Over the 3,000 years ago, there was an Egyptian Priest by the name of Nesyamun, who used to chant and sing the religious liturgy. Since his death in 1069 B.C., he has been silent in his mummified coffin until now.

British Scientists have figured out a way to resurrect the priest’s voice. The scientist did a CT scan of the mummy’s vocal tract, which they would send that to a 3-D printer. It printed out the vocal tract, and it got hooked up to a voice box. The voice box played a sound that sounded in between the words “bad” and “bed.”

The next step in the process is to change the format into a computer model that will match the scan of the vocal tract and turn to a digital simulation of a moving jaw and tongue. It is a groundbreaking experiment that could now bring a voice to this piece of history.

 
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Posted by on February 26, 2020 in Podcasts, Sci/Tech

 
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SCI/TECH: Drone Delivery

Photo on Foter.com

by Skyler Adkins, Dan Demski and Aisha Sheppard —

Amazon has taken over the delivery industry with special features like 2-day shipping, food deliveries, and, now, drones. Prime Air was launched in December of 2016 with delivery time of approximately 13 minutes. Amazon understands that with this innovative idea comes defects and complaints, so Amazon is constantly testing new technology and fixing bugs in the drones. One of the major defects in the drones used for Prime Air is the GSP. Some drones have crashed into houses or landed in abandoned fields.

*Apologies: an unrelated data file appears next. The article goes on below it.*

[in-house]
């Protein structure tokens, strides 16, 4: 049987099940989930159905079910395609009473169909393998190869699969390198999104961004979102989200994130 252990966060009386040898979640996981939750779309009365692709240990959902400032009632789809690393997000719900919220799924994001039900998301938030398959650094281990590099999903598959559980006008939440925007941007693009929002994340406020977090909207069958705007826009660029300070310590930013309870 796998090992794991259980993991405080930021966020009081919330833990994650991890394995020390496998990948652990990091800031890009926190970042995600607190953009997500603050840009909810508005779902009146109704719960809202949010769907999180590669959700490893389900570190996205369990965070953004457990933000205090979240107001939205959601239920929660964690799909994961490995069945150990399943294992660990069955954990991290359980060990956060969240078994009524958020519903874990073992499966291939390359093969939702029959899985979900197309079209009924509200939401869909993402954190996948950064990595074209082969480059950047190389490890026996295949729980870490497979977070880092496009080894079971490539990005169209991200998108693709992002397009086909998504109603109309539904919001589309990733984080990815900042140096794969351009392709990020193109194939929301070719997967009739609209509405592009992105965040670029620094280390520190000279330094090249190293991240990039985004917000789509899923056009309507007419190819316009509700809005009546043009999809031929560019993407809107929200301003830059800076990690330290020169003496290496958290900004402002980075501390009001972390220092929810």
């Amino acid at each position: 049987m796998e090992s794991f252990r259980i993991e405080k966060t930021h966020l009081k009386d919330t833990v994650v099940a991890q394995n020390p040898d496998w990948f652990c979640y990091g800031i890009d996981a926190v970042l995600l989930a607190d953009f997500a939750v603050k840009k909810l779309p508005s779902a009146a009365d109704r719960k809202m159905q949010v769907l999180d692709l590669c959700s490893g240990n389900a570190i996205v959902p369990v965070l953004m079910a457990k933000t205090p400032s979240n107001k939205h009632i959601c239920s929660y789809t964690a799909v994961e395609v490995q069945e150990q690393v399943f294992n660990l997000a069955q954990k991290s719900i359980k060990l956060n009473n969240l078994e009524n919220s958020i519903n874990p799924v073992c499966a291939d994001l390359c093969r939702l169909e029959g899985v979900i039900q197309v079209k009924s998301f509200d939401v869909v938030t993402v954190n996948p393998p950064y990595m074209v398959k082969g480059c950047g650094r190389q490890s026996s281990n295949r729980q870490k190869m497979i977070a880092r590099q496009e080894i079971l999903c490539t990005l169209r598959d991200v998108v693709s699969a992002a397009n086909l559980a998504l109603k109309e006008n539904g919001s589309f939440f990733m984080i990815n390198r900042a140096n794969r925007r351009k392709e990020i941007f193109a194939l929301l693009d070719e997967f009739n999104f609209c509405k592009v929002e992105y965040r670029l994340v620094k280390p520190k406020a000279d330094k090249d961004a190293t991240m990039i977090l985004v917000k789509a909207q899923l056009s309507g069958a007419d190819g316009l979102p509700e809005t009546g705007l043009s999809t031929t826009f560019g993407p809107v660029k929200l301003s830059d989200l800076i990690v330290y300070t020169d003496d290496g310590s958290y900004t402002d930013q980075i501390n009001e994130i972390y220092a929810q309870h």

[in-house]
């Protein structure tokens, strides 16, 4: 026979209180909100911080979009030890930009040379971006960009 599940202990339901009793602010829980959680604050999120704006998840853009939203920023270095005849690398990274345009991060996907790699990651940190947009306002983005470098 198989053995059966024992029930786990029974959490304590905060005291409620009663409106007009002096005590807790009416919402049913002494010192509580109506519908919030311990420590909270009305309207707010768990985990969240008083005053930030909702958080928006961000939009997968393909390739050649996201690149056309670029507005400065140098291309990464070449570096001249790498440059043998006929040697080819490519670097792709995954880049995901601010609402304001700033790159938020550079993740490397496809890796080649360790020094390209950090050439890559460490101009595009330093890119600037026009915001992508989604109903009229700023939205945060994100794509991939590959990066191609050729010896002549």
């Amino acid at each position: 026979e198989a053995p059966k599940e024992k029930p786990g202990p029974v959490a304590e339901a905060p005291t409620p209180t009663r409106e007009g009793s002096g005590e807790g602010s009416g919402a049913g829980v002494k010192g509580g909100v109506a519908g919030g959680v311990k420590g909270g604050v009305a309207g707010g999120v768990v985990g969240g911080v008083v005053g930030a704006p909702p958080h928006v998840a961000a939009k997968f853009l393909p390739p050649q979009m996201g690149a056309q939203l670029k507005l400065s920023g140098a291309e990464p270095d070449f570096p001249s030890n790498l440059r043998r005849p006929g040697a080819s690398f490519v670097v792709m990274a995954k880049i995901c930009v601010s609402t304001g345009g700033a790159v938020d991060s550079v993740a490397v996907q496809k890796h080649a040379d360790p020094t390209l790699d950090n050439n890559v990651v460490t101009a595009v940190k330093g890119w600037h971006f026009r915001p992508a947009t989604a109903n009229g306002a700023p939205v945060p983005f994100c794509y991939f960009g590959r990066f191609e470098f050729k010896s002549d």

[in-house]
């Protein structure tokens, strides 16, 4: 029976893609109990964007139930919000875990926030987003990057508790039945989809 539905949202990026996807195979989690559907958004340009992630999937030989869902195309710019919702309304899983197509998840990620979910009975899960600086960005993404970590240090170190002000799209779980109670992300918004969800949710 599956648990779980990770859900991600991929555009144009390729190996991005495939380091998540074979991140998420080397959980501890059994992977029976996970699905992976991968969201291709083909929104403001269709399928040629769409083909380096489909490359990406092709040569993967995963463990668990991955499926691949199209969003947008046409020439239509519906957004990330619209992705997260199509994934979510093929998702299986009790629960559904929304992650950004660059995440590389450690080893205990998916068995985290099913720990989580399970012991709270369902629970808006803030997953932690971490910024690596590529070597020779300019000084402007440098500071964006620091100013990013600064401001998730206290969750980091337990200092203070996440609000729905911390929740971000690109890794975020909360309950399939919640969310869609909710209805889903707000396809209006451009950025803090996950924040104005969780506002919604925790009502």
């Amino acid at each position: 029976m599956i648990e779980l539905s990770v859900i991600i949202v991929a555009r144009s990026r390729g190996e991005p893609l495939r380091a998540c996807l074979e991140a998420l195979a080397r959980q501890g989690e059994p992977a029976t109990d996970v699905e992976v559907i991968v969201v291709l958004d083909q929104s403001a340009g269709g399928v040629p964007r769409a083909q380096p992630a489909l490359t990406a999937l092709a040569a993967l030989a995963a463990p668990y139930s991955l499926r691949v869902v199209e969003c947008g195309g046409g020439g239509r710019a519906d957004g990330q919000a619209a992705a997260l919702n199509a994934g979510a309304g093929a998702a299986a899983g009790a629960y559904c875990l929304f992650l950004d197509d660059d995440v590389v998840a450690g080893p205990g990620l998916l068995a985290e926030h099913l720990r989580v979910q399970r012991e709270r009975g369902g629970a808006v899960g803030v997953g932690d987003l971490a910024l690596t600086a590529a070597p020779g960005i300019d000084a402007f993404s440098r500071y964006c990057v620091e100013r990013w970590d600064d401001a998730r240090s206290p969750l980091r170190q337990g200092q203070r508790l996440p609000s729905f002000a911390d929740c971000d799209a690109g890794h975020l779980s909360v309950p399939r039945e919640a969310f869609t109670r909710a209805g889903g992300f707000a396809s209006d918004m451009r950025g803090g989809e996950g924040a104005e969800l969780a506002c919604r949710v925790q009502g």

Another secured delivery system that Amazon has created is Amazon Hubs. These P.O. boxes are established outside business such as convenience stores and create a safe space for consumers’ packages. Theft on and off campus has been unacceptable, especially with Amazon packages being left on doorsteps or outside dorm rooms. These Amazon Hubs keep consumers secure of their package safety.

 
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Posted by on February 24, 2020 in Podcasts, Sci/Tech

 
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SCI/TECH: Rise of YouTube Stars

Photo by mr brown on Foter.com / CC BY-NC-ND

by Troy Clark and Jeremy Webb —

YouTube has shot up to the top of the technology world. It has become the main source where most people go to get their information or entertainment from when they are interested in certain things. This has led to the boom of the “YouTuber”. With so many people tuning into certain channels and their favorite celebrities, it has given birth to a whole new generation of YouTubers. Some YouTubers reach millions of subscribers and now have the power to put themselves in positions to make money and cash in on deals with top sponsors, such as Red Bull, SeatGeek and others.